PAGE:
We propose that immunologic tolerance to self-antigens is due to the production of specific antibody against the antigen combining sites in the receptors of self-reactive lymphoid cells. Generation of this suppressive antibody is dependent upon an early auto-aggressive response in which proliferation of self-reactive lymphoid clones quantitatively favors presentation of their receptors as antigens. Combining sites are qualitatively good antigens in the pretolerant animal because they are associated with antigens that can serve as recognition sites for those thymic lymphocytes that are necessary to trigger the production of antibody. Thus, self-antigens adjacent to combining sites can serve as carriers to promote antibody responses against the combining sites. Antibody generated against the self-reactive combining sites in this early interval suppresses the self-reactive cells and establishes tolerance. We postulate that, after tolerance has been established, the immune response is regulated primarily by the interactions between receptors, foreign antigen, and antigen-specific antibody. This theory on the generation of tolerance by production of antibody to combining sites would explain a number of observations on graft-versus-host disease, neonatal chimeric tolerance, establishment of new transplantation tolerance in adult radiation chimeras, and the failure of young animals to produce significant amounts of antibody against foreign antigens.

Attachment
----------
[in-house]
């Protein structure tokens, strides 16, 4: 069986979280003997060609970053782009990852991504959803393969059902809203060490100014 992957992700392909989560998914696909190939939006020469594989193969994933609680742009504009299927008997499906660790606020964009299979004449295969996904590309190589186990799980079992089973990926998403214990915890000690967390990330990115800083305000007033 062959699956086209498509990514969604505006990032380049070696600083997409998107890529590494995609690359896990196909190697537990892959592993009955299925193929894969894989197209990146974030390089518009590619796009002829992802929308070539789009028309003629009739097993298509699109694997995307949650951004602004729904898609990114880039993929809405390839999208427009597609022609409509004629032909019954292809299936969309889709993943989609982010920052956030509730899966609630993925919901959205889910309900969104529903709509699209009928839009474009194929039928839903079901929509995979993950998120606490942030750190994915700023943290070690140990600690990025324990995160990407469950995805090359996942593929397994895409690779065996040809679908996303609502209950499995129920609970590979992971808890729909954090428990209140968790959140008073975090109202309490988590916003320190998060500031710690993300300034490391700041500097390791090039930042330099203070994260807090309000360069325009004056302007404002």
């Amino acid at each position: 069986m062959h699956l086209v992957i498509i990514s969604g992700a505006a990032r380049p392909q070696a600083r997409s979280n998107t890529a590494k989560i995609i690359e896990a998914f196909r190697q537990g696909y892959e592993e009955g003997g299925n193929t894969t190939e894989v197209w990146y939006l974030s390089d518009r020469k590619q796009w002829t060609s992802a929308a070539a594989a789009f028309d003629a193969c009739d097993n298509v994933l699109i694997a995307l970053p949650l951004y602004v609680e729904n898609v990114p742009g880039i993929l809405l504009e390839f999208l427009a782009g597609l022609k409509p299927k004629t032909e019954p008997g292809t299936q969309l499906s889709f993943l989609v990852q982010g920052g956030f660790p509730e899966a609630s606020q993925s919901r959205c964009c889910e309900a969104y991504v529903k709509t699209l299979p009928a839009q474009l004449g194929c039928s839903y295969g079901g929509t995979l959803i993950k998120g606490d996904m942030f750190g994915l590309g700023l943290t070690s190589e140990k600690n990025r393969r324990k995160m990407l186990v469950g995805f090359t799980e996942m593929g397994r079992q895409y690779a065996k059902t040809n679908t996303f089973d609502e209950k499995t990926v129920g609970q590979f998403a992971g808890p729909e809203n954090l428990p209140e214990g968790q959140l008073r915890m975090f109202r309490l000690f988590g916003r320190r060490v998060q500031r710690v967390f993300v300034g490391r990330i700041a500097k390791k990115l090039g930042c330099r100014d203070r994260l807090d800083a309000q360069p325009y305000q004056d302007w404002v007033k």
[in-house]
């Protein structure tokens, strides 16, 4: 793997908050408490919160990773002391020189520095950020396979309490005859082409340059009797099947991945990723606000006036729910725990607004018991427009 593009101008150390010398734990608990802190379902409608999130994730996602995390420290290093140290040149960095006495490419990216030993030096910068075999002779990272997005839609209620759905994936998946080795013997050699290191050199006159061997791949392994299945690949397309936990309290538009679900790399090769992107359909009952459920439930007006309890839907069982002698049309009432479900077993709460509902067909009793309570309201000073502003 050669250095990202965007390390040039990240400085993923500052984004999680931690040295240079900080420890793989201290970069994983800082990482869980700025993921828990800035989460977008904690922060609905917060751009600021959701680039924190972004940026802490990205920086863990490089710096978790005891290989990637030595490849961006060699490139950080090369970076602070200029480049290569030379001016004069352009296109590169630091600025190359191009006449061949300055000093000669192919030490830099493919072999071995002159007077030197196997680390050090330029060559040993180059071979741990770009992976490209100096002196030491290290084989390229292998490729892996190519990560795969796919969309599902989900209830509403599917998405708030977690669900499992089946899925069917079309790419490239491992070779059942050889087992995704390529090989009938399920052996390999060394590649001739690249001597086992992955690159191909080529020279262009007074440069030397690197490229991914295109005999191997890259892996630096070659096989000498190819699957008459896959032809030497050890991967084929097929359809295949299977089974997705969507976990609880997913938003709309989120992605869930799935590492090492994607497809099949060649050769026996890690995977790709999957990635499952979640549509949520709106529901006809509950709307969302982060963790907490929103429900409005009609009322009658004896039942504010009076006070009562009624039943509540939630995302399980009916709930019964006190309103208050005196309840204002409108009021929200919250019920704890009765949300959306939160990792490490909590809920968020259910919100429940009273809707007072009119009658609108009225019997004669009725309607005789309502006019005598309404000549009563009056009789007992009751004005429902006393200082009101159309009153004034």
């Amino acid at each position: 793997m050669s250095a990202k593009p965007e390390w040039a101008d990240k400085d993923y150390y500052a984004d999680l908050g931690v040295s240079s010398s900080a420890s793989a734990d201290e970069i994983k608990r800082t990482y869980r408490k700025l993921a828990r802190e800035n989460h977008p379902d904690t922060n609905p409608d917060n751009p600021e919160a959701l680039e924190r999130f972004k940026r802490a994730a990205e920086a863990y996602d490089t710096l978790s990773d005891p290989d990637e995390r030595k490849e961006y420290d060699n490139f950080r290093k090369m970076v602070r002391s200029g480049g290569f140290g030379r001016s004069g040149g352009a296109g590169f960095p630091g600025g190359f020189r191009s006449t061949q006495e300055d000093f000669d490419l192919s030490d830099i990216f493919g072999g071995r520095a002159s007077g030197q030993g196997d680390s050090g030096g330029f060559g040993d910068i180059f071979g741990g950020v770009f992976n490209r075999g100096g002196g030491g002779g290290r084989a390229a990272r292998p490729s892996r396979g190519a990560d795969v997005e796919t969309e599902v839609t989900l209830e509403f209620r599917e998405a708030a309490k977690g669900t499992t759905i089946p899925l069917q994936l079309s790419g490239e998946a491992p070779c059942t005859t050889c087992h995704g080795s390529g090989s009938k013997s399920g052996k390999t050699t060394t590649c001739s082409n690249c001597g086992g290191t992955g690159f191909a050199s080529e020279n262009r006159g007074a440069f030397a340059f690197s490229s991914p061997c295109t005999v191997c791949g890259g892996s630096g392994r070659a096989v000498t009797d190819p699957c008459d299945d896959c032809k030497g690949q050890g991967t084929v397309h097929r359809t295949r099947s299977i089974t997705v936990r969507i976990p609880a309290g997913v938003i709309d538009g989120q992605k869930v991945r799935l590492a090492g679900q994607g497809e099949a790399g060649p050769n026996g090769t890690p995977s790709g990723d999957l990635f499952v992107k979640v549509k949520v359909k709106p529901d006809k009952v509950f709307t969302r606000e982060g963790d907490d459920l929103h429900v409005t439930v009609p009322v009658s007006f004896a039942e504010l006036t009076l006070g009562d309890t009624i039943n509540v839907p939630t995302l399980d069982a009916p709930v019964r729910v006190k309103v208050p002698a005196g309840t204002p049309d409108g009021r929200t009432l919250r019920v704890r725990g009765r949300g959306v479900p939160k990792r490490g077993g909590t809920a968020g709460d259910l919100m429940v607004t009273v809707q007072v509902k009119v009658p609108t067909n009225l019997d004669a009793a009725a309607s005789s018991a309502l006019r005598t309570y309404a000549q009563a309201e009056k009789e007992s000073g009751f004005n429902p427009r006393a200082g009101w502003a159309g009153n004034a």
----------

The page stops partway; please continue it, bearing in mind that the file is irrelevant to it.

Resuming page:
ASJC Scopus subject areas
- Statistics and Probability
- Modeling and Simulation
- Biochemistry, Genetics and Molecular Biology(all)
- Immunology and Microbiology(all)
- Agricultural and Biological Sciences(all)
- Applied Mathematics